Lambing this year- well that was a different experience!
COVID-19 hit just as our main lambing season began. We lambed around 500 ewes this year between the period of mid-Feb until the beginning of May, oh with two under two in tow!
Lambing occurs every year for us- in slightly different proportions, and we may vary the times but in general it comes, it goes and it’s a busy time that is expected. Well with COVID we had the busiest year ever!
The butchers shop went crazy busy so my father in law had to dedicate a lot more time to ensure that was running smoothly. We also had terrible weather at the end of last year so with the weather picking up my husband had to step in to plant as much spring crop as he could. I love lambing but normally one of the boys is in childcare and with nursery closed and isolating from my own side of the family- it meant myself and two under two where having to do a huge proportion of the lambing.
The general checking of the ewes was fine, it’s easy enough to get a toddler to come and see some sheep for half an hour but the trouble started- at snack time, lunch time, with difficult lambing and the general day to day jobs. The first week was all a bit stressful, trying to manage the baby, the toddler and ensure the best welfare for the animals was a huge pressure and I felt like I was just running around after everybody else the whole time.
After about a week of back and forth with the lambing we got into a routine and it was becoming a lot easier- this is my story of success. We would arrive to the tunnel and whilst the toddler was fresh and ready to go, I put a play tractor in the one side that he would spend time playing on, putting straw in the trailer and that kept him entertained for a while. The baby also being fresh and full of energy would go straight into the bouncer and bounce away. With both boys occupied it gave me time to focus on the core pen jobs- castrating, marking up, moving to the nursery and sorting out the pens hay, straw and water.
Once I had completed those jobs- it normally takes anything from an hour to two hours- SNACK TIME! I worked out this was a key time, I had to allocate the time to feed the baby and the toddler as it made all the difference. If they went past the point of hunger, hanger set in and that wasn’t somewhere I wanted to be. I set up one of the lambing pens as a child friendly pen that was not to have lambs or ewes in. It gave us the flexibility that if a ewe was lambing and needed to be watched we could have our snack within the tunnel, if not we could retreat to the farm kitchen.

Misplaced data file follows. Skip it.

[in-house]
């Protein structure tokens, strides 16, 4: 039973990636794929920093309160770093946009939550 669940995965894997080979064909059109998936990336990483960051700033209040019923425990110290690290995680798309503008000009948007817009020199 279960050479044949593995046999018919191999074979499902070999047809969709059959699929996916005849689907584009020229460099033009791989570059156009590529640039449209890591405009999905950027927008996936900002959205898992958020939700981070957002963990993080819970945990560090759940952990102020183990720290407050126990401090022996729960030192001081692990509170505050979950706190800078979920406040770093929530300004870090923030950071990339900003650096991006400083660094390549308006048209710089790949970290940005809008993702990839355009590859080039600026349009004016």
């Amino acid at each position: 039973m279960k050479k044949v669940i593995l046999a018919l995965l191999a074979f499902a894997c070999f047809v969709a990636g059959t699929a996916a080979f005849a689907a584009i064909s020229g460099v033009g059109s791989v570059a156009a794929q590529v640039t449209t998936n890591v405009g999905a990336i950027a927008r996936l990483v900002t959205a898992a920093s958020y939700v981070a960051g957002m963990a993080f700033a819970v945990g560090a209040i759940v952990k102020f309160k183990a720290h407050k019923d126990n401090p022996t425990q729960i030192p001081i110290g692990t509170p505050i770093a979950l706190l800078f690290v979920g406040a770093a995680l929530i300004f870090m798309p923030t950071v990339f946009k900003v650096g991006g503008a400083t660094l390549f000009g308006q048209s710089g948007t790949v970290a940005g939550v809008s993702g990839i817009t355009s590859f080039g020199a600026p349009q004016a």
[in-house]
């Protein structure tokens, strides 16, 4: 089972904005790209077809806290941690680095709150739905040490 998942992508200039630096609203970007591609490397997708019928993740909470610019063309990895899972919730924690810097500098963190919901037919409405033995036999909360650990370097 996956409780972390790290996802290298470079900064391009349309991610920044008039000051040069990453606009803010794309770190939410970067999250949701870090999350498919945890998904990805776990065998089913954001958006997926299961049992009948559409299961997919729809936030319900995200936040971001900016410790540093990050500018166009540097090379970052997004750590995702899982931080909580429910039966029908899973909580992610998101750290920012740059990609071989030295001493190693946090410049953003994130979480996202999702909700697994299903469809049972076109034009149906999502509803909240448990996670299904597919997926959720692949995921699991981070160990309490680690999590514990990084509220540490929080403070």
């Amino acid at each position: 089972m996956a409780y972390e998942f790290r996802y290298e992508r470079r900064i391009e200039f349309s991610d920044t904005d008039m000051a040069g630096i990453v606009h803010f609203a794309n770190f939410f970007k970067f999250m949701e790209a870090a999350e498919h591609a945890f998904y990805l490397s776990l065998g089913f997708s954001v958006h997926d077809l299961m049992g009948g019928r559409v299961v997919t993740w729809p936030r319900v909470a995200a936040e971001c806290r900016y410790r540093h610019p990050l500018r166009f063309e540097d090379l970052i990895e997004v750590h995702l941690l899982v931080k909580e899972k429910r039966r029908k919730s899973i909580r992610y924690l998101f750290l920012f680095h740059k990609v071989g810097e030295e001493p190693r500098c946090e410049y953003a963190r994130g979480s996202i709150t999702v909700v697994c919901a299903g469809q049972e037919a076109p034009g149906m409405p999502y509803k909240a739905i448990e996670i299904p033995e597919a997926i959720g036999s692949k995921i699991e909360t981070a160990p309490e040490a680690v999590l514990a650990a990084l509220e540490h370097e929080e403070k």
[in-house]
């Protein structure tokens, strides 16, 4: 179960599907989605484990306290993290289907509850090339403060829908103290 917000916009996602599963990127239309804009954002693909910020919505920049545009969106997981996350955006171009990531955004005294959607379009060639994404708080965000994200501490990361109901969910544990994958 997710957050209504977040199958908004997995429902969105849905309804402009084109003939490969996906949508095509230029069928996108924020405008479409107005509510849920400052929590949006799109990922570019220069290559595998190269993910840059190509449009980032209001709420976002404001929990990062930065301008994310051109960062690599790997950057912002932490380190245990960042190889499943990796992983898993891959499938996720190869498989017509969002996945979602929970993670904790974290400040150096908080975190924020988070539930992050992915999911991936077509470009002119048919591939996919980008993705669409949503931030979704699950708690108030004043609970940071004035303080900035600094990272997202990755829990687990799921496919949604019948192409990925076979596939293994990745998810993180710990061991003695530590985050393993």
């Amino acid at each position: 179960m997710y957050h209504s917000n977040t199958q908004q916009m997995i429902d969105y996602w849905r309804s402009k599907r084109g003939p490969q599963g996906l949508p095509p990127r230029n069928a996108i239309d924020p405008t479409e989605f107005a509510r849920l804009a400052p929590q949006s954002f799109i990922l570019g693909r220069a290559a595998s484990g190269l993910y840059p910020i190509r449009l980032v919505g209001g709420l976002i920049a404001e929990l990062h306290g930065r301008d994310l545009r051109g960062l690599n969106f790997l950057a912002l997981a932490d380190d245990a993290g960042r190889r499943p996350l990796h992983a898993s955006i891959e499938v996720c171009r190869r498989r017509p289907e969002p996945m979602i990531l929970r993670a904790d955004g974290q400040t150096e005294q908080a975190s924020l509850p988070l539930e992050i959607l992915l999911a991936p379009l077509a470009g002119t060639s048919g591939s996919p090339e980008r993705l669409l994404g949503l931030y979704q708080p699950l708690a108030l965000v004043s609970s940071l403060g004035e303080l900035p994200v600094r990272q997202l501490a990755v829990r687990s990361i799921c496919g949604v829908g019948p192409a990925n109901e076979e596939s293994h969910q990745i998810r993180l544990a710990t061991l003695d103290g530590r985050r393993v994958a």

After snack time it was often time to feed the cade lambs. By this point the baby was often ready to fall asleep and feeding a bottle of milk to a baby lamb was just wonderful for the toddler. It seemed to work well- I just had to keep an eye out as a few times I found my toddler trying to bottle feed the baby with lambs’ milk!
From here it was time for a quick check of the tunnel again before a walk and lunch. Having the small break from the tunnel and a change of scenery meant that after lunch the toddlers interest seemed to pick up again. I suppose being in the same place all day, even with different things going on, it is still just sheep, so to him it made it new and exciting.
After lunch I had to turn for help- with baby back in his bouncer for round two my toddler was often becoming sleepy and Peppa pig or Peter rabbit was the only answer. I set him up in the child friendly pen with the iPad and that meant I could tackle the afternoon jobs. Getting all the pens ready for the evening, assisting any ewes that needed it and checking the nursery. Sometimes he would fall asleep and it would grant me more time, others he had enough and I had to just power on through.
I’m not saying it worked a dream or by anyway was perfect everyday but with all sense of our normal routine out the window it was just the routine we needed to help balance childcare and welcoming new lambs into the world.
I loved seeing my little one bouncing away watching the lambs and sheep in the pens around him. He definitely took in more than I could imagine, I think he must have dreamt about sheep for a while? My toddler I saw grow with confidence- by the end he would come closer to the new-borns, he was kissing the baby lambs and trying to hug the ewes as well as feeding the cade lambs with joy and excitement. Amongst all the chaos it was lovely to see this growth within them and have the time, we otherwise wouldn’t have been granted, to spend together.
Previously me and my husband would sometimes go down together to do a night shift but since we had the children and someone needs to remain in the house I have done less of these. After lambing with the children all day I found such content in the evening shifts. The dark outside, the humble baa of the lambs and the peace and quiet of wild life around, in such a strange time within the world, it was just all rather relaxing.
I think it’s fair to say I wouldn’t want to repeat the chaos of this years lambing but it taught me so much about us as a family and now all the lambs have grown up and moved on I can’t wait for next year!
If you would like to see any videos of the lambing, childcare and all, I have some on YouTube you can check out: